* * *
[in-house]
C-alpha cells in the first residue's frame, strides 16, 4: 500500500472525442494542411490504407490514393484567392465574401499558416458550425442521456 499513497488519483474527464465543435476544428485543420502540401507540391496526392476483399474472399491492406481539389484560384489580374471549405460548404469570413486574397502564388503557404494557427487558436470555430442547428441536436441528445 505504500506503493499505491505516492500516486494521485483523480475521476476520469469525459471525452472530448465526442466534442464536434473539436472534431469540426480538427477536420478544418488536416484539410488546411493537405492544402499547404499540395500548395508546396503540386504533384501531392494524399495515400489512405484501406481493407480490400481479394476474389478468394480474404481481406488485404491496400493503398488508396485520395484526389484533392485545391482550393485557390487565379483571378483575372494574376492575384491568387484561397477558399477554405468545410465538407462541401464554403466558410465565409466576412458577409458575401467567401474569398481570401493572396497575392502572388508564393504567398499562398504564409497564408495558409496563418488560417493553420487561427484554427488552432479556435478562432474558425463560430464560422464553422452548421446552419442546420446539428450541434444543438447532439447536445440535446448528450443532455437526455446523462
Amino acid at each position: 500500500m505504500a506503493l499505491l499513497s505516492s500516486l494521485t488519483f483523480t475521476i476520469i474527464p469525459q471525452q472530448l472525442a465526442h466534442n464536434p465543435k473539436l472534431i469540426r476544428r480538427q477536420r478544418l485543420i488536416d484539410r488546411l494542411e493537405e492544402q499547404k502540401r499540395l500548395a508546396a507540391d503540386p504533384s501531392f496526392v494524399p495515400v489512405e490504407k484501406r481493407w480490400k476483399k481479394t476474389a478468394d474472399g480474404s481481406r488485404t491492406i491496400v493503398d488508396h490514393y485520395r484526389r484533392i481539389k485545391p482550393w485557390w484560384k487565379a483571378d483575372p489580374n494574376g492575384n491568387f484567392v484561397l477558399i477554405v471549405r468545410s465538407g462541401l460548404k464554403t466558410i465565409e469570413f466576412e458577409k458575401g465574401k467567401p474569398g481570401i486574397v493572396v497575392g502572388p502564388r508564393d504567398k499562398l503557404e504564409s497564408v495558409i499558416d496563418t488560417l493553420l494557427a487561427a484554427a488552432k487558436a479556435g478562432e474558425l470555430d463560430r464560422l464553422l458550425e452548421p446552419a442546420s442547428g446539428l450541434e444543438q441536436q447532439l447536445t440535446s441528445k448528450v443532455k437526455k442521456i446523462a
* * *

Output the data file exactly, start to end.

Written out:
[in-house]
C-alpha cells in the first residue's frame, strides 16, 4: 500500500472525442494542411490504407490514393484567392465574401499558416458550425442521456 499513497488519483474527464465543435476544428485543420502540401507540391496526392476483399474472399491492406481539389484560384489580374471549405460548404469570413486574397502564388503557404494557427487558436470555430442547428441536436441528445 505504500506503493499505491505516492500516486494521485483523480475521476476520469469525459471525452472530448465526442466534442464536434473539436472534431469540426480538427477536420478544418488536416484539410488546411493537405492544402499547404499540395500548395508546396503540386504533384501531392494524399495515400489512405484501406481493407480490400481479394476474389478468394480474404481481406488485404491496400493503398488508396485520395484526389484533392485545391482550393485557390487565379483571378483575372494574376492575384491568387484561397477558399477554405468545410465538407462541401464554403466558410465565409466576412458577409458575401467567401474569398481570401493572396497575392502572388508564393504567398499562398504564409497564408495558409496563418488560417493553420487561427484554427488552432479556435478562432474558425463560430464560422464553422452548421446552419442546420446539428450541434444543438447532439447536445440535446448528450443532455437526455446523462
Amino acid at each position: 500500500m505504500a506503493l499505491l499513497s505516492s500516486l494521485t488519483f483523480t475521476i476520469i474527464p469525459q471525452q472530448l472525442a465526442h466534442n464536434p465543435k473539436l472534431i469540426r476544428r480538427q477536420r478544418l485543420i488536416d484539410r488546411l494542411e493537405e492544402q499547404k502540401r499540395l500548395a508546396a507540391d503540386p504533384s501531392f496526392v494524399p495515400v489512405e490504407k484501406r481493407w480490400k476483399k481479394t476474389a478468394d474472399g480474404s481481406r488485404t491492406i491496400v493503398d488508396h490514393y485520395r484526389r484533392i481539389k485545391p482550393w485557390w484560384k487565379a483571378d483575372p489580374n494574376g492575384n491568387f484567392v484561397l477558399i477554405v471549405r468545410s465538407g462541401l460548404k464554403t466558410i465565409e469570413f466576412e458577409k458575401g465574401k467567401p474569398g481570401i486574397v493572396v497575392g502572388p502564388r508564393d504567398k499562398l503557404e504564409s497564408v495558409i499558416d496563418t488560417l493553420l494557427a487561427a484554427a488552432k487558436a479556435g478562432e474558425l470555430d463560430r464560422l464553422l458550425e452548421p446552419a442546420s442547428g446539428l450541434e444543438q441536436q447532439l447536445t440535446s441528445k448528450v443532455k437526455k442521456i446523462a